Stuart Gerchick wrote:
> johnwcassidy@gmail.com (John Cassidy) wrote in message
>
>> This has been driving me crazy. I've done basic C in school, but
>> my education is mainly based on object oriented design theory
>> where Java is our tool. For some reason, while helping a friend
>> with a C Programming lab. I cannot for the life of me generate a
>>
>> #include <stdio.h>
>> #include <stdlib.h>
>> #include <math.h>
>>
>> #define RAND_MAX 32768
>>
>> int main(void)
>> {
>> float b;
>>
>> b = ((float)rand()/RAND_MAX);
>> printf("Random Number: %f", b);
>> system("PAUSE");
>> return 0;
>> }

>
> Try to seed with srand()

Maybe because he should be using double, not float?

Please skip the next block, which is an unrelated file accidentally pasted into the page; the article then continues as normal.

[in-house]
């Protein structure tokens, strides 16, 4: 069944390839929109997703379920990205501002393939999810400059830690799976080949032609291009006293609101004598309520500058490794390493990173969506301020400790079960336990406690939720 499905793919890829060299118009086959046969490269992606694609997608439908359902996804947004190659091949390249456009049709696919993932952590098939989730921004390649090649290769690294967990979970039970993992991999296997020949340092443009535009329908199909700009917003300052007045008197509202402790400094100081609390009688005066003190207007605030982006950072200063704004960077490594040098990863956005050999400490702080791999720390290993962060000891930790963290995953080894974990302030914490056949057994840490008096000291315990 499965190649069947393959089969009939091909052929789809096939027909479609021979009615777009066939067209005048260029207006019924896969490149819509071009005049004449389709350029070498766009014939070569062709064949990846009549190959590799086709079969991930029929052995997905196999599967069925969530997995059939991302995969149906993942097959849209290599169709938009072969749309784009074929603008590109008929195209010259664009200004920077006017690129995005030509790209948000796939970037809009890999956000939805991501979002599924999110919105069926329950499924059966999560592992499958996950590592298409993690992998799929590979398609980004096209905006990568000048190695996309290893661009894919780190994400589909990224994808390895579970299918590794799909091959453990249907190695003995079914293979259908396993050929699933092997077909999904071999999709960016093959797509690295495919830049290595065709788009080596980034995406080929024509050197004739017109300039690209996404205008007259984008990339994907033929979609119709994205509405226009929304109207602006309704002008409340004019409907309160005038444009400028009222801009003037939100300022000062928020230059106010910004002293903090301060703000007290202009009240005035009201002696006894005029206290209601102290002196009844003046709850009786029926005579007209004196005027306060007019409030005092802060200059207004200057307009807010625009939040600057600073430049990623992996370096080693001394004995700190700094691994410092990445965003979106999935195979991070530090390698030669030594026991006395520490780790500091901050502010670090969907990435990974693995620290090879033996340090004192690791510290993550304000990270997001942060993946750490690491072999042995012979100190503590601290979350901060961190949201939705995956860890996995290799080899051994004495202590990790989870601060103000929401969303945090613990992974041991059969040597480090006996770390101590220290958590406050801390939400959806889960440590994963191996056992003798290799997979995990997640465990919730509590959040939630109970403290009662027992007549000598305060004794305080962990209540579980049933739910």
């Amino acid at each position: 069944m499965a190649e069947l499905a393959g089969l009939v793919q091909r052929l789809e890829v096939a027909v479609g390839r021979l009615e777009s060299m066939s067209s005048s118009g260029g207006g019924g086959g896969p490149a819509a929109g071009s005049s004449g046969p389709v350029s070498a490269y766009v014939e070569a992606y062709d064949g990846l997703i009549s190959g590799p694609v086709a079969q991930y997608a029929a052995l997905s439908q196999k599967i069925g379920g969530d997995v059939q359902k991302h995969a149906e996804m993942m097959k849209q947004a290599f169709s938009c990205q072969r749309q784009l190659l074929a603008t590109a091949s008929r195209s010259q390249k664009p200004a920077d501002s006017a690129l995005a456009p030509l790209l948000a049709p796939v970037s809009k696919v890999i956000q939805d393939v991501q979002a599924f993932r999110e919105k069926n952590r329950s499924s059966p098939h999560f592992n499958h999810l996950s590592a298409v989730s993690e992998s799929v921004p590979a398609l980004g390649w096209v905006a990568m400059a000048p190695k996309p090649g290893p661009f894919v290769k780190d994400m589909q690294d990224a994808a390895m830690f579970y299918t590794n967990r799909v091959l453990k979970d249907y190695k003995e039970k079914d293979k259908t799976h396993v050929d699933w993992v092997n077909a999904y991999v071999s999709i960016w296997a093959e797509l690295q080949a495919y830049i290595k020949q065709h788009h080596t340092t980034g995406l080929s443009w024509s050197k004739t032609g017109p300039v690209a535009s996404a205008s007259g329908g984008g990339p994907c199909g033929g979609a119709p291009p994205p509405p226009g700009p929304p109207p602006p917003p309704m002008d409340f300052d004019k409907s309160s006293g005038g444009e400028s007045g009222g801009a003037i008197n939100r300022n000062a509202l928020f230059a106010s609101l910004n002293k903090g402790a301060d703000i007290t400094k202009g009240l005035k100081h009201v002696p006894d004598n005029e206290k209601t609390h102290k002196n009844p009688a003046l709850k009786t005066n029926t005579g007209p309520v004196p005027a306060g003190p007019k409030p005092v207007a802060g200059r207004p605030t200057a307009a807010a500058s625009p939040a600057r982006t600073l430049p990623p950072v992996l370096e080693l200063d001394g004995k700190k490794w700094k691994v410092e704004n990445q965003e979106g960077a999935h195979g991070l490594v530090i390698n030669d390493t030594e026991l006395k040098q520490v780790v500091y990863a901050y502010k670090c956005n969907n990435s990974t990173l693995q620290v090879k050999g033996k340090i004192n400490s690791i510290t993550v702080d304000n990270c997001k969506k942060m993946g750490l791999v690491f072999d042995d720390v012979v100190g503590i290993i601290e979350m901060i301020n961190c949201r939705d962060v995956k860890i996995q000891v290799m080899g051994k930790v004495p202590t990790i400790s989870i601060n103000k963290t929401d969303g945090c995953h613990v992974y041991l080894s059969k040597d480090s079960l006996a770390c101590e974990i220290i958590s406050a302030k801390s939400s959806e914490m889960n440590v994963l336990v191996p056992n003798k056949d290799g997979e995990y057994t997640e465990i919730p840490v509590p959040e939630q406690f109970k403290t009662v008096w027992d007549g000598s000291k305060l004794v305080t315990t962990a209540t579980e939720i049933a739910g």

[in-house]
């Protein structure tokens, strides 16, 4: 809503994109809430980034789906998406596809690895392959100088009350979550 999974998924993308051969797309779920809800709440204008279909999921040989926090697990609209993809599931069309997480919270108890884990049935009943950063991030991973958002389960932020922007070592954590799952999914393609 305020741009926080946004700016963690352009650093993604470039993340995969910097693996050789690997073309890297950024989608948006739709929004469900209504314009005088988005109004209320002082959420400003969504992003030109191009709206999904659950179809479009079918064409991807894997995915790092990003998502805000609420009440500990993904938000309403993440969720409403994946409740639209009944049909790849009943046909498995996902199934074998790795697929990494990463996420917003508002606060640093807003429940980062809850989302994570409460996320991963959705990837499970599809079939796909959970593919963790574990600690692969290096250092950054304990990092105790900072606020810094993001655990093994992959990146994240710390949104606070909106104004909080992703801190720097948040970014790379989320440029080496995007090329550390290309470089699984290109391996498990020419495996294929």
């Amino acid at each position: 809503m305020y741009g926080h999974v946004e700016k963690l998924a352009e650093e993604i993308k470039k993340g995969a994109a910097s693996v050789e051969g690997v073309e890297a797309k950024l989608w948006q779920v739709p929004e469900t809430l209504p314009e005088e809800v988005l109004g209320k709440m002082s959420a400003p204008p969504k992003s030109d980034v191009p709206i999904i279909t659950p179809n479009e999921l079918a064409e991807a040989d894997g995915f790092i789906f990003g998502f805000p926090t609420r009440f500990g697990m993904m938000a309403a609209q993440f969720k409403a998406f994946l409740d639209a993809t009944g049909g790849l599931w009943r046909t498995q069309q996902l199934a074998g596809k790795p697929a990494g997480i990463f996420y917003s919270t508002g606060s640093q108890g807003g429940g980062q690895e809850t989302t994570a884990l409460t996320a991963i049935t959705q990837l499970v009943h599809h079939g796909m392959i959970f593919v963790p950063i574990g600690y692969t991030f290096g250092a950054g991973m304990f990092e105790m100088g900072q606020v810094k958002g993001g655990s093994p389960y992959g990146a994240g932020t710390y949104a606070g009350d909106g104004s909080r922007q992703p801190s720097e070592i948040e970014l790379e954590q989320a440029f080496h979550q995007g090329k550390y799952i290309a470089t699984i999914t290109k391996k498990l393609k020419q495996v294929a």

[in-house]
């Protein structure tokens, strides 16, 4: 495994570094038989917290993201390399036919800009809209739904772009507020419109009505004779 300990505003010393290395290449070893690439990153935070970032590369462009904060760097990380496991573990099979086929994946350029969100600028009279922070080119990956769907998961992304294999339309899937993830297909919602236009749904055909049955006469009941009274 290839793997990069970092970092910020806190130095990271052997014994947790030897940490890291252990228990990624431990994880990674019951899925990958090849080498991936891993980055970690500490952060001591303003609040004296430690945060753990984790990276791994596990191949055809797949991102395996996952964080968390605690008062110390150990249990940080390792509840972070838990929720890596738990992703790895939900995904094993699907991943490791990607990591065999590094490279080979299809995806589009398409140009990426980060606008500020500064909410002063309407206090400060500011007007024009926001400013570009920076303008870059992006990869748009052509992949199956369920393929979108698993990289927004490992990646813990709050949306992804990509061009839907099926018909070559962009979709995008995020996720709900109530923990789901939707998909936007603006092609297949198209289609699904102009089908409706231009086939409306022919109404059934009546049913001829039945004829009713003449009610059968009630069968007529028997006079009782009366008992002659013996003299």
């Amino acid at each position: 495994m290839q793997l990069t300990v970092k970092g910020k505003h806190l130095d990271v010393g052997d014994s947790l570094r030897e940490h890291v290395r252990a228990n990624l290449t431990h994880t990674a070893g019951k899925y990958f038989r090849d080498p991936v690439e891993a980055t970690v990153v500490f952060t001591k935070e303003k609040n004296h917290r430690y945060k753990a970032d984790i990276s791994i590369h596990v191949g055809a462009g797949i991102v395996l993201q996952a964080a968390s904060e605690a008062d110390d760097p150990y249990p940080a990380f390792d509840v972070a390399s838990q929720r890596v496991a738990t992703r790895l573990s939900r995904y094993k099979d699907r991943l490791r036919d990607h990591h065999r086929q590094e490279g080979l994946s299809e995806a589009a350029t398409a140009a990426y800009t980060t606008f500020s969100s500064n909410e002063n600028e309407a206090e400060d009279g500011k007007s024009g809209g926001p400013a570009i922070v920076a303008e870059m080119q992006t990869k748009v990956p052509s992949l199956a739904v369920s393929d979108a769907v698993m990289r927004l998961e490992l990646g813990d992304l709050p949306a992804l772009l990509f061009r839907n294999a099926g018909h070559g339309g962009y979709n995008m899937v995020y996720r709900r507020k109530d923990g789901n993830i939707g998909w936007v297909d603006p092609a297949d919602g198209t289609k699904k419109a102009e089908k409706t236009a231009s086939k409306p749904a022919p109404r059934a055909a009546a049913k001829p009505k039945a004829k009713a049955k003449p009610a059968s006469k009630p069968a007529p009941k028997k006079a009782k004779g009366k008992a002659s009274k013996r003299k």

--
Chuck F (cbfalconer@yahoo.com) (cbfalconer@worldnet.att.net)
Available for consulting/temporary embedded and systems.

 Old Wolf 10-27-2004 11:06 PM

Re: Why will this not generate a random number!?

> John Cassidy wrote:
>
> > system("PAUSE");

>
> You are getter off not relying on the host system having a
> command named "PAUSE".
> getchar();
> would accomplish the same thing, wouldn't it?

Not entirely: "pause" waits for any keypress, whereas getchar()
usually requires the Enter key.

 Martin Ambuhl 10-28-2004 12:00 AM

Re: Why will this not generate a random number!?

Old Wolf wrote:

>
>>John Cassidy wrote:
>>
>>
>>> system("PAUSE");

>>
>>You are getter off not relying on the host system having a
>>command named "PAUSE".
>> getchar();
>>would accomplish the same thing, wouldn't it?

>
>
> Not entirely: "pause" waits for any keypress, whereas getchar()
> usually requires the Enter key.

Can you really predict with confidence that "pause" works that way on
any platform?